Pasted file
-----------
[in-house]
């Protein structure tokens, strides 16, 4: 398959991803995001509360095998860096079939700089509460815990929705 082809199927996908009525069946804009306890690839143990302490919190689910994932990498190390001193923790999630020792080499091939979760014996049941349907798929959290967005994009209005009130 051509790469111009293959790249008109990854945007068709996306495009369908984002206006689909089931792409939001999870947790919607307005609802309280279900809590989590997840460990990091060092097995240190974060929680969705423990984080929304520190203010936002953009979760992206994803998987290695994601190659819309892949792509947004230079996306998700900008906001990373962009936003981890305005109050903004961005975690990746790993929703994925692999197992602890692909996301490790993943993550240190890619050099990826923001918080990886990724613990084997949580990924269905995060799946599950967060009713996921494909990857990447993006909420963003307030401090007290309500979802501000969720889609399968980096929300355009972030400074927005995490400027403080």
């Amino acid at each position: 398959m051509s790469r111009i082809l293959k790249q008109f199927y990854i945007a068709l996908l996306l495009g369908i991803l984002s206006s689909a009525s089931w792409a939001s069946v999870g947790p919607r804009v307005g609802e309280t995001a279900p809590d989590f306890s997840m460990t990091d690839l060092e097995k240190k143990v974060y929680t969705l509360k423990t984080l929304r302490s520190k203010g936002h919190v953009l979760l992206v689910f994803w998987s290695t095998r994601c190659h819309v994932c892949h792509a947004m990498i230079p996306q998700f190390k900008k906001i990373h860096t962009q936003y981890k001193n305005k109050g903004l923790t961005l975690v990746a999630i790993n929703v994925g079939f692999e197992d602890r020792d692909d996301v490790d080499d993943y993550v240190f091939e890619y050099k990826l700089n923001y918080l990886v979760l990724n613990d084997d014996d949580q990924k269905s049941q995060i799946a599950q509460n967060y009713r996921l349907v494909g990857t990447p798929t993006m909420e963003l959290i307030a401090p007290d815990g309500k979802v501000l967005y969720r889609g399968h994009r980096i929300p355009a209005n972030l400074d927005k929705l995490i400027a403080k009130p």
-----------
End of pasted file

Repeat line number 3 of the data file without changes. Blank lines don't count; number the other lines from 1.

């Amino acid at each position: 398959m051509s790469r111009i082809l293959k790249q008109f199927y990854i945007a068709l996908l996306l495009g369908i991803l984002s206006s689909a009525s089931w792409a939001s069946v999870g947790p919607r804009v307005g609802e309280t995001a279900p809590d989590f306890s997840m460990t990091d690839l060092e097995k240190k143990v974060y929680t969705l509360k423990t984080l929304r302490s520190k203010g936002h919190v953009l979760l992206v689910f994803w998987s290695t095998r994601c190659h819309v994932c892949h792509a947004m990498i230079p996306q998700f190390k900008k906001i990373h860096t962009q936003y981890k001193n305005k109050g903004l923790t961005l975690v990746a999630i790993n929703v994925g079939f692999e197992d602890r020792d692909d996301v490790d080499d993943y993550v240190f091939e890619y050099k990826l700089n923001y918080l990886v979760l990724n613990d084997d014996d949580q990924k269905s049941q995060i799946a599950q509460n967060y009713r996921l349907v494909g990857t990447p798929t993006m909420e963003l959290i307030a401090p007290d815990g309500k979802v501000l967005y969720r889609g399968h994009r980096i929300p355009a209005n972030l400074d927005k929705l995490i400027a403080k009130p």